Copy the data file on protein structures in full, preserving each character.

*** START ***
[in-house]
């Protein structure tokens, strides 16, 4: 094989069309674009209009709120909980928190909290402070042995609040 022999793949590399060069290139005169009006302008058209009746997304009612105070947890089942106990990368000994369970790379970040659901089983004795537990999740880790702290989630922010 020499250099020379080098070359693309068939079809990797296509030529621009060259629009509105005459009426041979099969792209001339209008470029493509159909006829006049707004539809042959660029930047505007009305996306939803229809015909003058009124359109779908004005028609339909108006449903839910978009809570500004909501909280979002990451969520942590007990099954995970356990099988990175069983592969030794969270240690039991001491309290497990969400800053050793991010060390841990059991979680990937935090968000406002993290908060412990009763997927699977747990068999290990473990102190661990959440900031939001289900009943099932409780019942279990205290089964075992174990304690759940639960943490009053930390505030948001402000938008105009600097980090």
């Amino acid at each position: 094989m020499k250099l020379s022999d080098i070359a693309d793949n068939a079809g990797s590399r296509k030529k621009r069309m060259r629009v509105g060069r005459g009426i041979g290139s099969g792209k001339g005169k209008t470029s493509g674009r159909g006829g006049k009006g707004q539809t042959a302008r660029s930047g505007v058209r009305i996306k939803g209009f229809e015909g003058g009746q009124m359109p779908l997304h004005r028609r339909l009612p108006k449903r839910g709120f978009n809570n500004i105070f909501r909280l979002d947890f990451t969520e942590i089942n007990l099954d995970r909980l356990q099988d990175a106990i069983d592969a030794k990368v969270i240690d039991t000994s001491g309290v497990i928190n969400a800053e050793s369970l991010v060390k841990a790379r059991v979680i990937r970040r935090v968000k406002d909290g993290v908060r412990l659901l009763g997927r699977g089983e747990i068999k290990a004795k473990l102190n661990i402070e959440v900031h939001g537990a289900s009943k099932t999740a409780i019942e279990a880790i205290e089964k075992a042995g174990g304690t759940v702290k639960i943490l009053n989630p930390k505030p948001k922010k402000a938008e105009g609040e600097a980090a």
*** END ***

[in-house]
């Protein structure tokens, strides 16, 4: 094989069309674009209009709120909980928190909290402070042995609040 022999793949590399060069290139005169009006302008058209009746997304009612105070947890089942106990990368000994369970790379970040659901089983004795537990999740880790702290989630922010 020499250099020379080098070359693309068939079809990797296509030529621009060259629009509105005459009426041979099969792209001339209008470029493509159909006829006049707004539809042959660029930047505007009305996306939803229809015909003058009124359109779908004005028609339909108006449903839910978009809570500004909501909280979002990451969520942590007990099954995970356990099988990175069983592969030794969270240690039991001491309290497990969400800053050793991010060390841990059991979680990937935090968000406002993290908060412990009763997927699977747990068999290990473990102190661990959440900031939001289900009943099932409780019942279990205290089964075992174990304690759940639960943490009053930390505030948001402000938008105009600097980090």
């Amino acid at each position: 094989m020499k250099l020379s022999d080098i070359a693309d793949n068939a079809g990797s590399r296509k030529k621009r069309m060259r629009v509105g060069r005459g009426i041979g290139s099969g792209k001339g005169k209008t470029s493509g674009r159909g006829g006049k009006g707004q539809t042959a302008r660029s930047g505007v058209r009305i996306k939803g209009f229809e015909g003058g009746q009124m359109p779908l997304h004005r028609r339909l009612p108006k449903r839910g709120f978009n809570n500004i105070f909501r909280l979002d947890f990451t969520e942590i089942n007990l099954d995970r909980l356990q099988d990175a106990i069983d592969a030794k990368v969270i240690d039991t000994s001491g309290v497990i928190n969400a800053e050793s369970l991010v060390k841990a790379r059991v979680i990937r970040r935090v968000k406002d909290g993290v908060r412990l659901l009763g997927r699977g089983e747990i068999k290990a004795k473990l102190n661990i402070e959440v900031h939001g537990a289900s009943k099932t999740a409780i019942e279990a880790i205290e089964k075992a042995g174990g304690t759940v702290k639960i943490l009053n989630p930390k505030p948001k922010k402000a938008e105009g609040e600097a980090a």